Corpus overview


Overview

MeSH Disease

Human Phenotype

Fever (1)

Cough (1)

Anosmia (1)

Meningitis (1)


Transmission

There are no transmission terms in the subcorpus


Seroprevalence

There are no seroprevalence terms in the subcorpus

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    Evidence of SARS-CoV2 entry protein ACE2 in the human nose and olfactory bulb

    Authors: Moritz Klingenstein; Stefanie Klingenstein; Peter Helmut Neckel; Andreas F Mack; Andreas Peter Wagner; Alexander Kleger; Stefan Liebau; Alfio Milazzo

    doi:10.1101/2020.07.15.204602 Date: 2020-07-15 Source: bioRxiv

    Usually, pandemic COVID-19 disease, caused by SARS-CoV2, presents with mild respiratory symptoms such as fever HP fever MESHD, cough HP but frequently also with anosmia HP anosmia MESHD and neurological symptom. Virus-cell fusion is mediated by Angiotensin-Converting Enzyme 2 (ACE2) and Transmembrane Serine Protease 2 (TMPRSS2) with their organ expression pattern determining viral tropism. Clinical presentation suggests rapid viral dissemination to central nervous system leading frequently to severe symptoms including viral meningitis MESHD meningitis HP. Here, we provide a comprehensive expression landscape of ACE2 and TMPRSS2 proteins across human, post-mortem nasal and olfactory tissue. Sagittal sections through the human nose complemented with immunolabelling of respective cell types represent different anatomically defined regions including olfactory epithelium, respiratory epithelium of the nasal conchae and the paranasal sinuses along with the hardly accessible human olfactory bulb. ACE2 can be detected in the olfactory epithelium, as well as in the respiratory epithelium of the nasal septum, the nasal conchae and the paranasal sinuses. ACE2 is located in the sustentacular cells and in the glandular cells in the olfactory epithelium, as well as in the basal cells, glandular cells and epithelial cells of the respiratory epithelium. Intriguingly, ACE2 is not expressed in mature or immature olfactory receptor neurons and basal cells in the olfactory epithelium. Similarly ACE2 is not localized in the olfactory receptor neurons albeit the olfactory bulb is positive. Vice versa, TMPRSS2 can also be detected in the sustentacular cells and the glandular cells of the olfactory epithelium. Our findings provide the basic anatomical evidence for the expression of ACE2 and TMPRSS2 in the human nose, olfactory epithelium and olfactory bulb. Thus, they are substantial for future studies that aim to elucidate the symptom of SARS-CoV2 induced anosmia HP of via the olfactory pathway.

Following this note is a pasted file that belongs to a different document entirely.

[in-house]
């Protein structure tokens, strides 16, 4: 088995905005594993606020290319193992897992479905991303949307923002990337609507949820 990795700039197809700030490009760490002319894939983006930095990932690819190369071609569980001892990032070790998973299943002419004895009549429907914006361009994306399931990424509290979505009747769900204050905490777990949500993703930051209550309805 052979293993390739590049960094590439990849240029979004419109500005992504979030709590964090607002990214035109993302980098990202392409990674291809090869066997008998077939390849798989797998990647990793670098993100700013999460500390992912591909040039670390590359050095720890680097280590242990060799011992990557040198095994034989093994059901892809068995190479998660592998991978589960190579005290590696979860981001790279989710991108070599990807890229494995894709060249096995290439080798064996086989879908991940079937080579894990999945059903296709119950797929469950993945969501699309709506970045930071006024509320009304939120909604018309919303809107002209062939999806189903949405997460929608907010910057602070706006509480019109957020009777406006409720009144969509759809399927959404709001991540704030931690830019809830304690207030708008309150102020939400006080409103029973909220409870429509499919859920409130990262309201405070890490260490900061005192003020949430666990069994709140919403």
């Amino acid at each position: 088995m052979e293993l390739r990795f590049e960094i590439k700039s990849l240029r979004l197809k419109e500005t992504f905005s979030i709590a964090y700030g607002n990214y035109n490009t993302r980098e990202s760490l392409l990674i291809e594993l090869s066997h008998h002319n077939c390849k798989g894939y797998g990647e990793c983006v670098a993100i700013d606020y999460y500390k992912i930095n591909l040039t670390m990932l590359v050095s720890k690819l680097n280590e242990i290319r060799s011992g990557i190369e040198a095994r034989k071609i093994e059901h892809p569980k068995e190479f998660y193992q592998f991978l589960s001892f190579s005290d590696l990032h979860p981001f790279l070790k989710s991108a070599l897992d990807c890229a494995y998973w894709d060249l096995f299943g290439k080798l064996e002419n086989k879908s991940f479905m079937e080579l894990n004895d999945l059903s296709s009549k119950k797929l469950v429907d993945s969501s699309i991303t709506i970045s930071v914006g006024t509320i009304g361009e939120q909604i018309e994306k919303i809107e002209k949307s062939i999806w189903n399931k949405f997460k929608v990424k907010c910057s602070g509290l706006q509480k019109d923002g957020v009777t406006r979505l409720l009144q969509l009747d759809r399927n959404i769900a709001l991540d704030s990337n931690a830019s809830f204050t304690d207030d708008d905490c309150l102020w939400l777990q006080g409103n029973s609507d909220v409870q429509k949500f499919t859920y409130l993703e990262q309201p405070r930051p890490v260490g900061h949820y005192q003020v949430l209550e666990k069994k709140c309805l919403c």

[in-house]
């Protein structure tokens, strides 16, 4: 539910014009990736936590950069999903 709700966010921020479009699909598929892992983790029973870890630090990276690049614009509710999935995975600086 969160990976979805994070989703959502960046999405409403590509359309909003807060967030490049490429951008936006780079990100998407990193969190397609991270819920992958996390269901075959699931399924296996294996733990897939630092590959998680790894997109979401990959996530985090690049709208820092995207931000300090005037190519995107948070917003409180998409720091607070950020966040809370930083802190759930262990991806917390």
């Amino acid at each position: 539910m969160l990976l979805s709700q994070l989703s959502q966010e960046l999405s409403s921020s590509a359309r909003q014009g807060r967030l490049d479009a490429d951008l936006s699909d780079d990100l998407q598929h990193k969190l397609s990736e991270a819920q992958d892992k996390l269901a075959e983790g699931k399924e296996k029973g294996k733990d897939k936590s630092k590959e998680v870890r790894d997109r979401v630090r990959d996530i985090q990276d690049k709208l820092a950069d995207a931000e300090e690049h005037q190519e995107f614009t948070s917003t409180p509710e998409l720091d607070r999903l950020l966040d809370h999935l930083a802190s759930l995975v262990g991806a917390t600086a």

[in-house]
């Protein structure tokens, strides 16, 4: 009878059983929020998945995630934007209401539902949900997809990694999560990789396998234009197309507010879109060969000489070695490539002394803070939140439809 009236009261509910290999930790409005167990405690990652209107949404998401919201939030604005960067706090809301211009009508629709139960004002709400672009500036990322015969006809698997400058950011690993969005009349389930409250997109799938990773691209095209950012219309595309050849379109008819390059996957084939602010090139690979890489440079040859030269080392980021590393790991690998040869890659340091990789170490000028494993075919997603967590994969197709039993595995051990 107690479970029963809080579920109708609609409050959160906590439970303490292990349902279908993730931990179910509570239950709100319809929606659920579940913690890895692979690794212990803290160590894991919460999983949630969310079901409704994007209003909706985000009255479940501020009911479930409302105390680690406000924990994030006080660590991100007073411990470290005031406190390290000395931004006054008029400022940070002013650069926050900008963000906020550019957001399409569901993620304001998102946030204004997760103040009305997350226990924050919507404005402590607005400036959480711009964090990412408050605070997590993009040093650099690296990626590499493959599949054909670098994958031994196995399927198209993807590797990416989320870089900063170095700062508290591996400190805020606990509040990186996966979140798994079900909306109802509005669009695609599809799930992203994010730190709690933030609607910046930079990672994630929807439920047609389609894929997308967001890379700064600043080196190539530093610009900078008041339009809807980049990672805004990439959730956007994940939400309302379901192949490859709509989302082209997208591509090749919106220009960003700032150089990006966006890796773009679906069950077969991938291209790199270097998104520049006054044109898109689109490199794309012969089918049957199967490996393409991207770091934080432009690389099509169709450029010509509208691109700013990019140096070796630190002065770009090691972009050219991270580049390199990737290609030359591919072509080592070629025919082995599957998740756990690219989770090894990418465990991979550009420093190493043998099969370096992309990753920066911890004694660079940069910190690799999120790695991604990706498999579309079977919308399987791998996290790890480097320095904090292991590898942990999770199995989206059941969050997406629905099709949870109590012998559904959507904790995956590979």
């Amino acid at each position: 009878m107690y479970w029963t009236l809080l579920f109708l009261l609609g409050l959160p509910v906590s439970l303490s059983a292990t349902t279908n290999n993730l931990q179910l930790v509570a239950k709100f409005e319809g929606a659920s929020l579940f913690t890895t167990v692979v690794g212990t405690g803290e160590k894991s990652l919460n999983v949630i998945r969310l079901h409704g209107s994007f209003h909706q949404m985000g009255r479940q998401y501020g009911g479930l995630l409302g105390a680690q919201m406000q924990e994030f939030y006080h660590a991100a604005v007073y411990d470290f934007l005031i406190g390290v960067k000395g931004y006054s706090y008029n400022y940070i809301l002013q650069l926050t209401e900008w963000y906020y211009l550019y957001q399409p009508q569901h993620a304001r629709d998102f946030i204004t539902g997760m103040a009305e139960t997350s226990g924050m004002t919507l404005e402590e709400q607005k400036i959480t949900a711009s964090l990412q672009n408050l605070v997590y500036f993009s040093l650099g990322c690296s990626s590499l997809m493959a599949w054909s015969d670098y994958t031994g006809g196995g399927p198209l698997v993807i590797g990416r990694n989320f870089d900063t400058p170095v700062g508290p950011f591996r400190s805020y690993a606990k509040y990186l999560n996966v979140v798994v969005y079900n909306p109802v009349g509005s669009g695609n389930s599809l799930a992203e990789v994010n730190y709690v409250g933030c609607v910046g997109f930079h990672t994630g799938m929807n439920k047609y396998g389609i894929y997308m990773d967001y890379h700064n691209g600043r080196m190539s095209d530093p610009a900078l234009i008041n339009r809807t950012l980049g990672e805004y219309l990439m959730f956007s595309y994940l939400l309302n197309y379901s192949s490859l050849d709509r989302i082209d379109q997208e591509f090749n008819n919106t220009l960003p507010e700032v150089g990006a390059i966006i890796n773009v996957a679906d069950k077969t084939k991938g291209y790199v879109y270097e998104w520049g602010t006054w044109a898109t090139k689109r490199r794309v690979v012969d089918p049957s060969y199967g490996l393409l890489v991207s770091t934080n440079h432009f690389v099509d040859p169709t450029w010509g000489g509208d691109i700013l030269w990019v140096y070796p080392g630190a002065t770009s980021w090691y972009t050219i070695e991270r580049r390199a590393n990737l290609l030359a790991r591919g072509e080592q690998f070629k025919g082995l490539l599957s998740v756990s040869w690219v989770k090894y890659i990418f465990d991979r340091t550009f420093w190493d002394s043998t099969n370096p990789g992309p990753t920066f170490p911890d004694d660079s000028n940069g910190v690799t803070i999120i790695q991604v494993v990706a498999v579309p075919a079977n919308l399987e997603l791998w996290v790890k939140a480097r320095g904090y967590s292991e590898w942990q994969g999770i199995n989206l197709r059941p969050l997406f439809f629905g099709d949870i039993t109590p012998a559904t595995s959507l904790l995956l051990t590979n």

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MeSH Disease
Human Phenotype
Transmission
Seroprevalence


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